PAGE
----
Last year, we raised a number of questions and concerns about the “Real Lives” bill, which its supporters claim would give people with intellectual disabilities more choice in the services they receive.
The measure was passed by the state House last year, but died in the Senate. It has been reintroduced this year by its chief sponsor, Representative Tom Sannicandro.
Unfortunately, it doesn’t appear any substantive changes were made in this year’s version of the bill (HD 1379), which, once again, would give corporate service providers both unnecessary subsidy payments from the state and a disproportionate say in how the program is designed and run.
We also don’t believe the bill, as written, would accomplish its supporters’ intent, which is to “limit government intrusion into people’s lives and allow them to be more creative in how they design services to meet their needs.”
Aside from failing to adequately define many of the terms in the bill (as we previously pointed out about last year’s bill), the measure this year would appear to still leave it up to the Department of Developmental Services to make the key decisions about which services an individual would receive.
The bill would provide individuals with an “allocation of resources” to allow them to plan their own services and choose where they would live and who they would live with, according to the bill’s supporters. This planning process is referred to as “self-direction.” The Arc of Massachusetts, one of the bill’s key supporters, maintains that the legislation would “allow people with developmental disabilities…to use their money as they see fit…”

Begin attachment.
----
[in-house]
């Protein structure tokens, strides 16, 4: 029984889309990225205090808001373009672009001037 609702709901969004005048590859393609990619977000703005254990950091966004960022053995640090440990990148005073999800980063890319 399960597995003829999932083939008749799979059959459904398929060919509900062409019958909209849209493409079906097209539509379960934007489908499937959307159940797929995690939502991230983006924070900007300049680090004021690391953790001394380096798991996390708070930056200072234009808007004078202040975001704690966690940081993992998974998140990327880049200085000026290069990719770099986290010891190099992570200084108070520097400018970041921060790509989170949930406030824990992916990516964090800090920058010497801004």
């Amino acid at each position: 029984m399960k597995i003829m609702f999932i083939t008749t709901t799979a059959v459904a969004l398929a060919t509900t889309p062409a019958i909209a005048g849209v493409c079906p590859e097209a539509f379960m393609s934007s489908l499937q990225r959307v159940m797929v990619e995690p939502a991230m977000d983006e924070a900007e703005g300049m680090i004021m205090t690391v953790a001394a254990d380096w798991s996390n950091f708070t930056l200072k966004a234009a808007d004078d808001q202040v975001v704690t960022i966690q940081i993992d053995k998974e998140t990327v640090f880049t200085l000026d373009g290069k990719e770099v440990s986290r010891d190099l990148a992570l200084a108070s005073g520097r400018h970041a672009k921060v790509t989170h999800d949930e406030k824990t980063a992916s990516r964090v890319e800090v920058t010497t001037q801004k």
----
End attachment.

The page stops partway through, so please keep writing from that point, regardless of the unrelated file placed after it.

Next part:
But the actual language of the bill states that “The Department (DDS) shall determine an individual’s prioritization for services and the amount allocated for an individual’s services…” (my emphasis). It sounds as though the individual’s amount of self-direction under the bill would be quite limited.
But our main reservation about this bill still centers around the potential benefits that the corporate providers would appear to get from it.
In a written response to our blog post last year, the Arc maintained that far from being the intended beneficiaries of the bill, the state-funded providers almost didn’t support the measure as originally drafted because it supposedly gave so much independent power to individuals and guardians.
Maybe, but as written now, the bill seems to be overly generous to the providers. For instance, it contains the same language as last year in establishing a “contingency fund” that would, among other things, “mitigate the impact to providers” if individuals were to choose to leave them for other providers.
This, in our view, amounts to a subsidy to the providers and has nothing to do with the stated purpose of the bill. The provision would essentially compensate providers for not providing services — sort of like paying farmers not to grow crops.
In addition, as was the case with last year’s version, the bill would create a “Self-Determination Advisory Board,” which would “evaluate and advise the Department on efforts to implement self-direction.” The legislation specifies that the Advisory Board would include providers, the Association of Developmental Disabilities Providers (the ADDP, which represents the providers), the Arc, “support brokers” (more about them in a minute), and a number of community-based advocacy organizations. No state employee unions or organizations such as ours with a different point of view would be included.